When you’re ready to serve, stir in the roasted vegetables, if using, then sprinkle the stew with the chopped herbs.

Simple Prawn Kedgeree and Dill Soured Cream

August 17, 2015

Simple Prawn Kedgeree and Dill Soured Cream

Smoked Mackerel Pate (Aldo Zilli)

November 8, 2013

Smoked Mackerel Pate (Aldo Zilli)

Beetroot Risotto

October 14, 2013

Beetroot Risotto

Triple-coated fried chicken (Dan Lepard)

October 8, 2013

Serves 2
One large chicken, jointed and skinned, with the breast meat cut from the bone
2-3 litres neutral-flavoured frying oil, such as rapeseed or corn

For the marinade
1 garlic clove, peeled and crushed
75g low-fat yoghurt
2 tsp caster sugar
1 tsp salt

For the batter
1 medium egg
280ml beer
175g plain flour

For the seasoned flour
175g plain flour
25g cornflour
1 tsp salt
One batch spice mix

For a general “herb and spice” flavour, I use 1 tsp each of ground black and white peppers, smoked paprika, ginger, mustard, coriander, allspice, dried thyme and dill, plus a finely crumbled chicken stock cube.

For a 5-spice blend, use 5 tsp each of five‑spice powder, ground ginger and smoked paprika and 2-3 tbsp sesame seeds. Also, whisk 3 tbsp sesame oil through the batter.

For a garam masala blend, use 5 tsp each of garam masala, ground coriander and cumin, 2-3 tsp chilli powder and 2-3 tbsp nigella seeds.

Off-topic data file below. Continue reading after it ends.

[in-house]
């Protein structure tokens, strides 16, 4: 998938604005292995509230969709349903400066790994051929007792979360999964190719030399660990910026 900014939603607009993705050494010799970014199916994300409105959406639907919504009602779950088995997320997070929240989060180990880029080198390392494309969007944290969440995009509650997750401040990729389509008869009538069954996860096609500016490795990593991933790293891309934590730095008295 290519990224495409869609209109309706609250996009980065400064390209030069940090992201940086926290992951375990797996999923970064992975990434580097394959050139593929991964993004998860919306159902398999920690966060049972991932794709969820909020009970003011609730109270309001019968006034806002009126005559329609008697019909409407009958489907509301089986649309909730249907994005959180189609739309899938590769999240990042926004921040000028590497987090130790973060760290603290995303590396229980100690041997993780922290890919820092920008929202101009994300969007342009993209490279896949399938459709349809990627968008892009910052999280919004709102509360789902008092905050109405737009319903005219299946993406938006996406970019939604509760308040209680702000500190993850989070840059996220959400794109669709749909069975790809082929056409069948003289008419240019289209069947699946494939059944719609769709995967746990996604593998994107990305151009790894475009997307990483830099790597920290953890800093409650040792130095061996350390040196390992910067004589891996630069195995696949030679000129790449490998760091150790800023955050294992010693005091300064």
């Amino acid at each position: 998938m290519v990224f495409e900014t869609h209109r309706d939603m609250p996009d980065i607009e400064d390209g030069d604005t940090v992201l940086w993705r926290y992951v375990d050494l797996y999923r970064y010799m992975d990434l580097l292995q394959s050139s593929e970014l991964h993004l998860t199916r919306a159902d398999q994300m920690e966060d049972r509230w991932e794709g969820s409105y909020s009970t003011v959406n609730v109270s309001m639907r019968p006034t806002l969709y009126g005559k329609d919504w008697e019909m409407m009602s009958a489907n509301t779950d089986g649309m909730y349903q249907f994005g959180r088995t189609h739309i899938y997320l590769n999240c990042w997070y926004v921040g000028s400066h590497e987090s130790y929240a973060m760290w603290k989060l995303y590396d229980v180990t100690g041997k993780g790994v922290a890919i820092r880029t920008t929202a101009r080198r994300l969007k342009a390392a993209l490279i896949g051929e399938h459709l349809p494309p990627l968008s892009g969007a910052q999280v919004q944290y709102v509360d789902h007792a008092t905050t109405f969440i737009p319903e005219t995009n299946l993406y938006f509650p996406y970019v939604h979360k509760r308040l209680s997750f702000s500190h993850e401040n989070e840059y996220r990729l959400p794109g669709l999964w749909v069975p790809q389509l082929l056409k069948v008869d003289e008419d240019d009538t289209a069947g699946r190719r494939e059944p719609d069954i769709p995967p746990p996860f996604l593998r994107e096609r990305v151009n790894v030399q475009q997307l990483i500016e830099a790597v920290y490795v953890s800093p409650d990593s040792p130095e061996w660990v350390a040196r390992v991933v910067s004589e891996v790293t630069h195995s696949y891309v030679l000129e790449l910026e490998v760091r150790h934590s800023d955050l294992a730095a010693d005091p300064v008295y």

1 Prepare the chicken a few hours beforehand, or the day before. For the marinade, mash the garlic and place in a bowl or container with the yoghurt, sugar and salt. With the meat on the bone, slash deeply into the flesh with a sharp knife so the marinade penetrates better. This will also help it to cook more easily. With the breast meat, slice it in half horizontally so it will fry quickly. Place all the meat in the marinade, toss well, cover and leave in the fridge till needed.

2 Whisk all the beer batter ingredients together until smooth. If necessary, thin the mixture with a little water before you use it, until it reaches the consistency of single cream. It should coat the chicken only very lightly.

3 Fill a saucepan with oil to a third of its height, then heat to about 175C/350F. Have a tray ready covered with layers of kitchen roll.

4 Have the batter ready in a bowl, and the seasoned flour on a plate or bowl. Take a chicken out of the marinade, coat in the flour, then dip in the batter, then back into the flour. Pat the flour on to the chicken well, then fry for about 3-5 minutes (chicken breast meat), 5-10 minutes (thigh or leg bone), or 10-12 minutes (whole leg thigh joint), allowing the oil temperature to drop toward 150C/300F on larger pieces of meat. Drain on the kitchen roll, checking the meat is cooked through to the bone. Either cut to check the juices run clear, or use a temperature probe to prod the deepest part of the joint, which should reach 70C/150F when cooked.

Smoked Chicken Kedgeree (Jamie Oliver)

September 23, 2013

Smoked Chicken Kedgeree (Jamie Oliver)